The death toll of the McKinney Fire grew to 4 on Tuesday, with the Siskiyou County town of Klamath River also being destroyed, as the blaze continues with 0% containment.
The McKinney Fire was started by still unknown means on July 29th. The fire quickly grew due to poor weather conditions, including dry thunderstorms, going from 300 acres burned on the night of the 29th to 18,000 acres the next morning. On July 31st, the first deaths were announced when a couple was found in their driveway off of Highway 96. By this time, Governor Gavin Newsom declared the fire a state of emergency for Siskiyou County.
“Governor Gavin Newsom today proclaimed a state of emergency for Siskiyou County due to the effects of the McKinney Fire, which has destroyed homes, threatened critical infrastructure and forced the evacuation of almost 2,000 residents. Intensified and spread by dry fuels, extreme drought conditions, high temperatures, winds and lightning storms, the McKinney Fire has burned more than 29,500 acres since it began,” the press release said, which included no official statement from Newsom.
With the fire proving unstoppable, the town of Klamath River was evacuated. While no one died, the fire leveled the town of around 200 people, leaving few buildings remaining. Two more deaths were then announced Tuesday by CalFire, with the victims being found in the remains of homes along Highway 96.
“Everything was gone,” said Candace Miller, a local resident who lost her home, to the Globe on Wednesday. “You’re always very aware that it could happen here, but it really doesn’t strike you until the police and others say to get out because a fire is rapidly approaching. And it’s so odd. We were packing up what we could, and just before we left we the fire in the distance slowly come closer and closer. It really does move tree to tree.”
“I think I’m still in shock because I haven’t cried yet, but I know it’s coming sooner or later. And it’s hard to know who to blame. Was it lightning or an arsonist or was it an electric company like the one that did Paradise in? We don’t know. All I know is that my home, and a lot of things in it, is now gone and we don’t know where to go from here.”
McKinney Fire 0% contained
As of Wednesday, the fire is 0% contained with the blaze now covering over 56,000 acres of burned area. In addition to the four deaths, over 100 structures, many of them being homes on Highway 96, have been destroyed. Even with an increased firefighter presence, the fire is expected to continue to grow due to the still dry conditions of the area and hot temperatures, with nearby Redding expected to hit a high of 107 F on Wednesday and Thursday.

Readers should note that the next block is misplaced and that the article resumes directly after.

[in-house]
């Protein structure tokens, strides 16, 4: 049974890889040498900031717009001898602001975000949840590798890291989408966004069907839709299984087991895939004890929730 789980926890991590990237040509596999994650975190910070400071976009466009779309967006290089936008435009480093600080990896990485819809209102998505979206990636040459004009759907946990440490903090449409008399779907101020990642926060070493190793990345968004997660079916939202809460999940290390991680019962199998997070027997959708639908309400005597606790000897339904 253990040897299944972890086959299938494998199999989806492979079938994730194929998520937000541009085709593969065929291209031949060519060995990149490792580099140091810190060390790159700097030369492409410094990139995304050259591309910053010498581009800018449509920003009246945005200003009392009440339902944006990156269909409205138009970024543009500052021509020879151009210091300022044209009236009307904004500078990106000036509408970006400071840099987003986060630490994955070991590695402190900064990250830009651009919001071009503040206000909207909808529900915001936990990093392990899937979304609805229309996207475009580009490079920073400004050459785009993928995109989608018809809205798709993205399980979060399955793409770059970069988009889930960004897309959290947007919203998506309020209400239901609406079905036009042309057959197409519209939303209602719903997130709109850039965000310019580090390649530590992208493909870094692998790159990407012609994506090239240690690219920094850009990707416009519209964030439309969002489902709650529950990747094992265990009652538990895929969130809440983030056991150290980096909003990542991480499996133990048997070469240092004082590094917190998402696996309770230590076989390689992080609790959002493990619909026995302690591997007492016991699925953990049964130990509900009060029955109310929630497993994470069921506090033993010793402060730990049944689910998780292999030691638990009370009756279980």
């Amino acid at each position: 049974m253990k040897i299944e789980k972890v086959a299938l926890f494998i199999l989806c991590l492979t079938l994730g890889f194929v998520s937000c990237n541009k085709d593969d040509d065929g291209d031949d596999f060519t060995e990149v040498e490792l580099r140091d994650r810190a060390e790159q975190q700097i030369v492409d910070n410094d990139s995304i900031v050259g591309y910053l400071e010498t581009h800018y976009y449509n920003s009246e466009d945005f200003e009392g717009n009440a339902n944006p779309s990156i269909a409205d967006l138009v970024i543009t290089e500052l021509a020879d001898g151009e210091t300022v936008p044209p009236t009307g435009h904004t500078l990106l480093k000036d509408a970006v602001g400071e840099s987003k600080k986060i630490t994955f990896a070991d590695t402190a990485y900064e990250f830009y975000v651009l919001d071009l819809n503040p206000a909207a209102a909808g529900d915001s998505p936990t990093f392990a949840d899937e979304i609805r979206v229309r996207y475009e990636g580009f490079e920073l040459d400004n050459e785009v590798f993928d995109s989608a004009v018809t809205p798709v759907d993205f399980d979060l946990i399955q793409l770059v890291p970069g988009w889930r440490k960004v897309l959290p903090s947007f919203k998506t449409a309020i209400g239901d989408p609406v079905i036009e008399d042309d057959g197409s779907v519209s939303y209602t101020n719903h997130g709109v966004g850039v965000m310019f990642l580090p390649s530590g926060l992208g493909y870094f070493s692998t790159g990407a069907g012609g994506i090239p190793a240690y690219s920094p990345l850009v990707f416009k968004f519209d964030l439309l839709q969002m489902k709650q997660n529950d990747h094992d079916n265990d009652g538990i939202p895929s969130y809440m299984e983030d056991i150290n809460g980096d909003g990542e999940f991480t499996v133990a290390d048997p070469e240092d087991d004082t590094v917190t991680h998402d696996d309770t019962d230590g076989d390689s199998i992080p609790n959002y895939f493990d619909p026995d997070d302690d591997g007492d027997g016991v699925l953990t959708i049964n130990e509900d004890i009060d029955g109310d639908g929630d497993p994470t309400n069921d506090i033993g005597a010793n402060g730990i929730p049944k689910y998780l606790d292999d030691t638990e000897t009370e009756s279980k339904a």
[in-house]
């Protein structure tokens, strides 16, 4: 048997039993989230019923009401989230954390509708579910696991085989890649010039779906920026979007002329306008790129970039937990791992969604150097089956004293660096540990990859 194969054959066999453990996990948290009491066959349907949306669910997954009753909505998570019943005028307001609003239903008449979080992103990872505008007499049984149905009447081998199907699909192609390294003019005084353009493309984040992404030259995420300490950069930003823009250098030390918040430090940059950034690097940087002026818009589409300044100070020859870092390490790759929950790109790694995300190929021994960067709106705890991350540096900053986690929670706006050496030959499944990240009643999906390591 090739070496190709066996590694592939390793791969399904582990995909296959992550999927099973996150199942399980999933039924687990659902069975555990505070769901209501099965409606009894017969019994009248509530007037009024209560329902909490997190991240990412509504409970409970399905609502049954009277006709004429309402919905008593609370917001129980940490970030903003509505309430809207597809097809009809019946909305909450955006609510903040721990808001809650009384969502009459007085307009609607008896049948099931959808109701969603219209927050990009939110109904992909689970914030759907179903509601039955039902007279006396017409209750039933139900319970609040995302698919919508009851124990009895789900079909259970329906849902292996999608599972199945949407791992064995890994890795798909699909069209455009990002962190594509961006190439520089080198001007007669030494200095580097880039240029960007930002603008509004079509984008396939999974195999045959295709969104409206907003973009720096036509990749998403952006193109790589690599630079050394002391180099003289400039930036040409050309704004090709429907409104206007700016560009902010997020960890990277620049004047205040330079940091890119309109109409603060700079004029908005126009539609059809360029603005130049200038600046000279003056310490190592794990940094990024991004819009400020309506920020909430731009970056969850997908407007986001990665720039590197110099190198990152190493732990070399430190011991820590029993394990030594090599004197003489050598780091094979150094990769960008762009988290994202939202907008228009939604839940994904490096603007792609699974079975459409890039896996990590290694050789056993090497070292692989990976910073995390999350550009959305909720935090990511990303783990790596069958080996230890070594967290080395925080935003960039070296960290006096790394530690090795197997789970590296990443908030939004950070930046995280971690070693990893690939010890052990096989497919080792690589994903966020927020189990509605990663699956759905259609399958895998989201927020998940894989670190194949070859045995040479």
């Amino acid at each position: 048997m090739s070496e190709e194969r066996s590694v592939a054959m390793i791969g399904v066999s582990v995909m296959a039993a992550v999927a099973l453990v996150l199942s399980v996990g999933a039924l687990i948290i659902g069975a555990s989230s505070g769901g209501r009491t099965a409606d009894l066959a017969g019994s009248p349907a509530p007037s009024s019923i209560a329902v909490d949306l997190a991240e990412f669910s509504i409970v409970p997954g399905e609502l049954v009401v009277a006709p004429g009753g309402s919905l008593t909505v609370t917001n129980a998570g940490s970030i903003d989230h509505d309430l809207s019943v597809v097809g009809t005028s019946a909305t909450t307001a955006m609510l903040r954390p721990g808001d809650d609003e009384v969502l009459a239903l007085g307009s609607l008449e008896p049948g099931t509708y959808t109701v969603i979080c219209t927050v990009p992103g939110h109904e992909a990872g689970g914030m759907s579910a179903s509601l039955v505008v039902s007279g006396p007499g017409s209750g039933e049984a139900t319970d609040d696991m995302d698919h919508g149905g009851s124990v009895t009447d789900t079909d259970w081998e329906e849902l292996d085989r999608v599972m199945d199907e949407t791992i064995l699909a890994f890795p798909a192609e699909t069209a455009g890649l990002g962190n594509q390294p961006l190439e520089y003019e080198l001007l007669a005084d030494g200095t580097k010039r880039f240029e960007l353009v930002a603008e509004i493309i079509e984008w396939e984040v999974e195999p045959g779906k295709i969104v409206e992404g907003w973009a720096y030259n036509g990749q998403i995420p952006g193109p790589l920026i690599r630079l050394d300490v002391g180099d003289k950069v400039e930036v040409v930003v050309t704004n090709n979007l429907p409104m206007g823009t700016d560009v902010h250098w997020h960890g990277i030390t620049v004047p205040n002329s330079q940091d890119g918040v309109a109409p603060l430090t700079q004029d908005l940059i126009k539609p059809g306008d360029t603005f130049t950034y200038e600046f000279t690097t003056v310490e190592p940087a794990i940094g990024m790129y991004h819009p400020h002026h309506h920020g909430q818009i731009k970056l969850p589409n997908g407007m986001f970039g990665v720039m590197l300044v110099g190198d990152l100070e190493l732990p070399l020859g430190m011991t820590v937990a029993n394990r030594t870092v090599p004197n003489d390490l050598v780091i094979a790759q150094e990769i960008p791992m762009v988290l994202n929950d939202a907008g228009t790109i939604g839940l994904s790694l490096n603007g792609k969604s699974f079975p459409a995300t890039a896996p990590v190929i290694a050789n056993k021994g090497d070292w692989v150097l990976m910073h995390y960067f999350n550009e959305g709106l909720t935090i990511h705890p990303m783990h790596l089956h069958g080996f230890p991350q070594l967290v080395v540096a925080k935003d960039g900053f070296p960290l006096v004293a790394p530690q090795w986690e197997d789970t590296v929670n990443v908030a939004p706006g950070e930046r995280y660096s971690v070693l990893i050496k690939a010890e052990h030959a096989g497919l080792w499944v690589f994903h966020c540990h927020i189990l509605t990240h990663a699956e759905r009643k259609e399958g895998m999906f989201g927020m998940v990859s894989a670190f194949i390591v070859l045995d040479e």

“That’s one of the things that’s really driving this fire,” noted McKinney Fire Public Information Officer Mike Lindbery Tuesday. “The drought conditions in California throughout the state have really impacted us. We’ve really seen it in the large fires over the last few years.”
Politically, the fire may also affect some local races, but statewide, barring the fire from growing completely out of control, regional and statewide elections will likely not be affected.
“You can’t really blame the rapid response to the fire,” said Tom Alvarez, a researcher who has been studying wildfire and election result correlation in Western states since 2019, to the Globe on Wednesday. “Also, it is really hard to blame the fire on anything political. Sometimes fires do cause some upheavals and changes because people see the response after the fire to be slow or unsatisfactory, but remember this is also Siskiyou County. Over a third of the populace are registered Republicans, with only a quarter being Democrat. You’d really need something big and something that has nothing done about it to see any kind of swing in the elections there. Major candidates will definitely call for increased wildfire protection and, upon seeing what the cause is, react to that appropriately. We’ve been seeing the same pattern for years. Those who don’t do it are quickly pounced upon.”
As of Wednesday afternoon, fire crews are continuing to battle the blaze and are looking to start building containment soon.